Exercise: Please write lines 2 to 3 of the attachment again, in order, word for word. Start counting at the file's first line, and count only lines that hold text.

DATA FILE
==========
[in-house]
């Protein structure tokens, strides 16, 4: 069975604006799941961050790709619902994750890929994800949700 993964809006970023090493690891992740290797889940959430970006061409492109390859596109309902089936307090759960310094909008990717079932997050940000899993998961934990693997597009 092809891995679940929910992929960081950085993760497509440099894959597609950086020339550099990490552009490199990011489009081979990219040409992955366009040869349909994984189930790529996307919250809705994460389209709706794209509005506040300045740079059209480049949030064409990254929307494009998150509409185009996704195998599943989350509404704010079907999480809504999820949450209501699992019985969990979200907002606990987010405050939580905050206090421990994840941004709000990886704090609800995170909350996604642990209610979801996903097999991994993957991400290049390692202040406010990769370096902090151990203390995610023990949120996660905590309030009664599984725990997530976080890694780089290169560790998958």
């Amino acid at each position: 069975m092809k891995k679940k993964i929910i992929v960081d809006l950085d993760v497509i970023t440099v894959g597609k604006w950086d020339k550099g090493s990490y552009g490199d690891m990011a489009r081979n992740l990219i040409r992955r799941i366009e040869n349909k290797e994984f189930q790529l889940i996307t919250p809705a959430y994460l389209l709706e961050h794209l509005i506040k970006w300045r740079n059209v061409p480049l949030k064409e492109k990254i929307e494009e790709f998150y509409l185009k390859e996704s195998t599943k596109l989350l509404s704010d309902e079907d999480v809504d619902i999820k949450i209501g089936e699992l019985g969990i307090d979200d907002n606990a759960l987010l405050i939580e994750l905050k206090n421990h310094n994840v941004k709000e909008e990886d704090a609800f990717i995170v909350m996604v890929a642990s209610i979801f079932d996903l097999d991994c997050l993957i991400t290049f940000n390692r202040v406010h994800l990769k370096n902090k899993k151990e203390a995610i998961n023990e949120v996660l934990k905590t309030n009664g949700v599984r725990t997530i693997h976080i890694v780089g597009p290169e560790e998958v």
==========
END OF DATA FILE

């Protein structure tokens, strides 16, 4: 069975604006799941961050790709619902994750890929994800949700 993964809006970023090493690891992740290797889940959430970006061409492109390859596109309902089936307090759960310094909008990717079932997050940000899993998961934990693997597009 092809891995679940929910992929960081950085993760497509440099894959597609950086020339550099990490552009490199990011489009081979990219040409992955366009040869349909994984189930790529996307919250809705994460389209709706794209509005506040300045740079059209480049949030064409990254929307494009998150509409185009996704195998599943989350509404704010079907999480809504999820949450209501699992019985969990979200907002606990987010405050939580905050206090421990994840941004709000990886704090609800995170909350996604642990209610979801996903097999991994993957991400290049390692202040406010990769370096902090151990203390995610023990949120996660905590309030009664599984725990997530976080890694780089290169560790998958």
């Amino acid at each position: 069975m092809k891995k679940k993964i929910i992929v960081d809006l950085d993760v497509i970023t440099v894959g597609k604006w950086d020339k550099g090493s990490y552009g490199d690891m990011a489009r081979n992740l990219i040409r992955r799941i366009e040869n349909k290797e994984f189930q790529l889940i996307t919250p809705a959430y994460l389209l709706e961050h794209l509005i506040k970006w300045r740079n059209v061409p480049l949030k064409e492109k990254i929307e494009e790709f998150y509409l185009k390859e996704s195998t599943k596109l989350l509404s704010d309902e079907d999480v809504d619902i999820k949450i209501g089936e699992l019985g969990i307090d979200d907002n606990a759960l987010l405050i939580e994750l905050k206090n421990h310094n994840v941004k709000e909008e990886d704090a609800f990717i995170v909350m996604v890929a642990s209610i979801f079932d996903l097999d991994c997050l993957i991400t290049f940000n390692r202040v406010h994800l990769k370096n902090k899993k151990e203390a995610i998961n023990e949120v996660l934990k905590t309030n009664g949700v599984r725990t997530i693997h976080i890694v780089g597009p290169e560790e998958v």